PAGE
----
“That which does not kill us makes us stronger.” It’s a powerful statement (attributed to Friedrich Nietzsche), although not always true. Fortunately it does apply to Iranian artist Ash Koosha, who has been jailed for his art and seen others killed for it. Currently living in exile in London, the artist has now emerged with an original artistic vision, a means of demonstrating that his spirit is not only unbroken, but unbowed.
While the artist’s history is profound, and the attention to his causes well-known (he has been the subject of a documentary and is currently producing his own film), his music remains the key factor. His synaesthesia influences his art, as well as the fact that he is self-trained. Since no one taught him how to make this sort of music, he was never constrained by traditional modes of songwriting. This leads to an album rife with sonic juxtapositions, in which deep bass and dark drums rub up against bright bells and spiritual tones. The album cover (by Negar Shaghaghi) is an apt reflection of his life and music: the artist’s face is obscured by pattern and color, which swirl around him like his medical condition and political situation. The new image becomes his new identity.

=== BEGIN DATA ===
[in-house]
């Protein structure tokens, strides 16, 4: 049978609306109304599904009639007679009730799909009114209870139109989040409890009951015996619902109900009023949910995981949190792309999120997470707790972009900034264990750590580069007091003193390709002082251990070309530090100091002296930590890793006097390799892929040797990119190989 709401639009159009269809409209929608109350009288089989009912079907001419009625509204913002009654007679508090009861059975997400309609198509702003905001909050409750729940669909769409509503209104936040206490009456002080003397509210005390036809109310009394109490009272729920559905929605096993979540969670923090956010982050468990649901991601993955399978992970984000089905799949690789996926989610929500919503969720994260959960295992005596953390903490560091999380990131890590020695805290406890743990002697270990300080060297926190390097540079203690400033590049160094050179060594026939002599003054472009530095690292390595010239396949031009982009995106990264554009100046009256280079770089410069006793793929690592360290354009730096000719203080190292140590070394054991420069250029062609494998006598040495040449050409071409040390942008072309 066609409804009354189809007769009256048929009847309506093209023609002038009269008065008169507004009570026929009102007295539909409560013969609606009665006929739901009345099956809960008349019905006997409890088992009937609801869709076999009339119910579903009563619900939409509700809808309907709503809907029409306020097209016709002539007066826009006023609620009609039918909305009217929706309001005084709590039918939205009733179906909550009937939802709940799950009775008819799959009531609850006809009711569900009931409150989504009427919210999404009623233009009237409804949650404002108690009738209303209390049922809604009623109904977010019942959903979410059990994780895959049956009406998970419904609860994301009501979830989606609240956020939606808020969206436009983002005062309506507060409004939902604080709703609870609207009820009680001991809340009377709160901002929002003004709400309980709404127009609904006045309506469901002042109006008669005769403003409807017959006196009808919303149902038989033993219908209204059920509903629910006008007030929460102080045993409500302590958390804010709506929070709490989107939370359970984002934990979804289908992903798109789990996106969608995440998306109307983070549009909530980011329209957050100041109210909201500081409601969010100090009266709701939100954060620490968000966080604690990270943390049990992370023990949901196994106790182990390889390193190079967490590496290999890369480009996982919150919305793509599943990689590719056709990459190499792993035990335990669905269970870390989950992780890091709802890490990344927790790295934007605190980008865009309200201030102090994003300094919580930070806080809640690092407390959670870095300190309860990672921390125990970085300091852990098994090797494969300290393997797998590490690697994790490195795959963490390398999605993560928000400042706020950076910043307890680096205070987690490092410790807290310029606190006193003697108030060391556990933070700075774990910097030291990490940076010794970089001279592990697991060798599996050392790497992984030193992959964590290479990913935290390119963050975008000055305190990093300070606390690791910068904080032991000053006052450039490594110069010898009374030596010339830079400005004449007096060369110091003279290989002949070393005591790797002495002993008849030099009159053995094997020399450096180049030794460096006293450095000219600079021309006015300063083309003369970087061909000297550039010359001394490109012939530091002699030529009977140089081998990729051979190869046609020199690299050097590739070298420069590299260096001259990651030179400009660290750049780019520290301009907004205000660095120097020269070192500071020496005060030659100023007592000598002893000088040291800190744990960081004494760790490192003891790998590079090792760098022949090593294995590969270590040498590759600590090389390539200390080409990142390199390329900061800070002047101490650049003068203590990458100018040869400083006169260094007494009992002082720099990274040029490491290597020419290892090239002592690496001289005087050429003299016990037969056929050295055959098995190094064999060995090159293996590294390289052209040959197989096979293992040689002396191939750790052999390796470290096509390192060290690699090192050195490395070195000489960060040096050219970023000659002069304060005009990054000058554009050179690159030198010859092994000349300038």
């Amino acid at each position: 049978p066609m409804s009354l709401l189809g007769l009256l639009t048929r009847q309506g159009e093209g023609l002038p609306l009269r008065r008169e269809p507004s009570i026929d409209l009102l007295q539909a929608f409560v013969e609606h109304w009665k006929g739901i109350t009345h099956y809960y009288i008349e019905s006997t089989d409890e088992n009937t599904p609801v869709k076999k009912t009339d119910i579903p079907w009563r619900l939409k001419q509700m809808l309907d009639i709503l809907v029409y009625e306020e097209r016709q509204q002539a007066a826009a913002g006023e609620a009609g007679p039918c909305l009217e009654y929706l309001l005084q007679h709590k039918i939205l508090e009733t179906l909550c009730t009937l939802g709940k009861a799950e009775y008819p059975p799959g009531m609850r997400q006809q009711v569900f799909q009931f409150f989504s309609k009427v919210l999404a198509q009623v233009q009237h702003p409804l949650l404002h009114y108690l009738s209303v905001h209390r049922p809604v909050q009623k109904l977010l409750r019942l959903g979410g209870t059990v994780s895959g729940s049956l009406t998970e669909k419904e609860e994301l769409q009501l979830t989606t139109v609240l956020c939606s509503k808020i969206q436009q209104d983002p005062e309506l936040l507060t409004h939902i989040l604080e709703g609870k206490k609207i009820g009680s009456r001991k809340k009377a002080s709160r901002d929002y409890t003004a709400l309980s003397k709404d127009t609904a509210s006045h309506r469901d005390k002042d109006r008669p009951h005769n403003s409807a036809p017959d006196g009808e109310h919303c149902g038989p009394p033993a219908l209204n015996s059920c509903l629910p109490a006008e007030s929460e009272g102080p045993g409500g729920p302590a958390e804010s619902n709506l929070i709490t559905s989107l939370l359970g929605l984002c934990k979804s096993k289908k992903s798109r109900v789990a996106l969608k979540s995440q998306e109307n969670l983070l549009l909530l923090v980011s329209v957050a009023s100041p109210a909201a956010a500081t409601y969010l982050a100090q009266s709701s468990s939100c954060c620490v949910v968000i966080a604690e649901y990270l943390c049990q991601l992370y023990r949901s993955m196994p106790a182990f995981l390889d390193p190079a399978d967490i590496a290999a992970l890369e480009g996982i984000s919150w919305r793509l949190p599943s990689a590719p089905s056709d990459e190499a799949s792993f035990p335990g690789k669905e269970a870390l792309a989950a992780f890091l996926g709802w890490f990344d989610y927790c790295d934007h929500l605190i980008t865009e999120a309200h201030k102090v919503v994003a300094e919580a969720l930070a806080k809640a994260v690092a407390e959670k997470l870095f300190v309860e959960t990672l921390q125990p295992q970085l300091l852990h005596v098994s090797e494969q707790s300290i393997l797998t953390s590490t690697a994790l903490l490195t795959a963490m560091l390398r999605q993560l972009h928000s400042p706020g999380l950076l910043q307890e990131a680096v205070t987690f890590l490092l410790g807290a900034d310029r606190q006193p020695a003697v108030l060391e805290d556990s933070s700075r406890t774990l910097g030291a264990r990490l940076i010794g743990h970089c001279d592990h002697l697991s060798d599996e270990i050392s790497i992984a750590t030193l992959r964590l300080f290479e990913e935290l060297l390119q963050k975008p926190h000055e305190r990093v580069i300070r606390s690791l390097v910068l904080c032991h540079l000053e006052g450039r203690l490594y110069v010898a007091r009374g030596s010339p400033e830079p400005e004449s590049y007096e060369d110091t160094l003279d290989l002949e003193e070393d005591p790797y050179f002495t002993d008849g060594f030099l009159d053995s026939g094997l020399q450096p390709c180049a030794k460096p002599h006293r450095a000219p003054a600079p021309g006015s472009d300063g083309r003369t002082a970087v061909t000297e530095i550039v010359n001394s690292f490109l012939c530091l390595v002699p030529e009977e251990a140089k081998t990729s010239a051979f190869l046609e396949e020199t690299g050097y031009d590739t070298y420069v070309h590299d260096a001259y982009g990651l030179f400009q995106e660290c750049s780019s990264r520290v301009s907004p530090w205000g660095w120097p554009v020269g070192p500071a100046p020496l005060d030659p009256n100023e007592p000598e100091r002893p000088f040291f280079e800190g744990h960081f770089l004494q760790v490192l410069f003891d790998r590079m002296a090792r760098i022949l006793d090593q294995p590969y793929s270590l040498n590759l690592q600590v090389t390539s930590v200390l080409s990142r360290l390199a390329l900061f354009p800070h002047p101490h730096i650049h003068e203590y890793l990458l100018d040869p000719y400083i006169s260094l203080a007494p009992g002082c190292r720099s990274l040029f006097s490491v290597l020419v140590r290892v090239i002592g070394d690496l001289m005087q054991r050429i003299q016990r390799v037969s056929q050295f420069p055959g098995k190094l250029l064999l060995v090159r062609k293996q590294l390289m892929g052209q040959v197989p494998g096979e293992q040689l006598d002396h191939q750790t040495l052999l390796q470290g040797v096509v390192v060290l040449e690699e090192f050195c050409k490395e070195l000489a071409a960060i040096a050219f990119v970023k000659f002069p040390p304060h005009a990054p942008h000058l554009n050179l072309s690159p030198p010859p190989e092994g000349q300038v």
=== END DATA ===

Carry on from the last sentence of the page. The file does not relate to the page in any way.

The album descends down a hutch as it progresses. Early tracks such as “Feather” offer familiar classical chord progressions over intricate textures, while “Eluded” and “Mudafossil” take Persian melodies and mangle them until they become nearly unrecognizable versions of their former selves. But by the industrial/choral “Hex,” we are in uncharted territory. This is so far from club music that one shudders to think what might happen if it were played in a London club. At least he wouldn’t be arrested. Some of the finest rhythms are buried in otherwise experimental tracks: one such segment is found in the second half of “Snow,” deep in the album, but it only lasts 79 seconds, from 1:21 to 2:40. It’s as if Koosha is saying, “I want to dance, I want to let go, I want to celebrate my home country and my history, but there’s too much going on; I can only do it in short bursts.” The contrast between desire and reality, thought and execution, creates the tension that makes I AKA I such an effective document. (Richard Allen)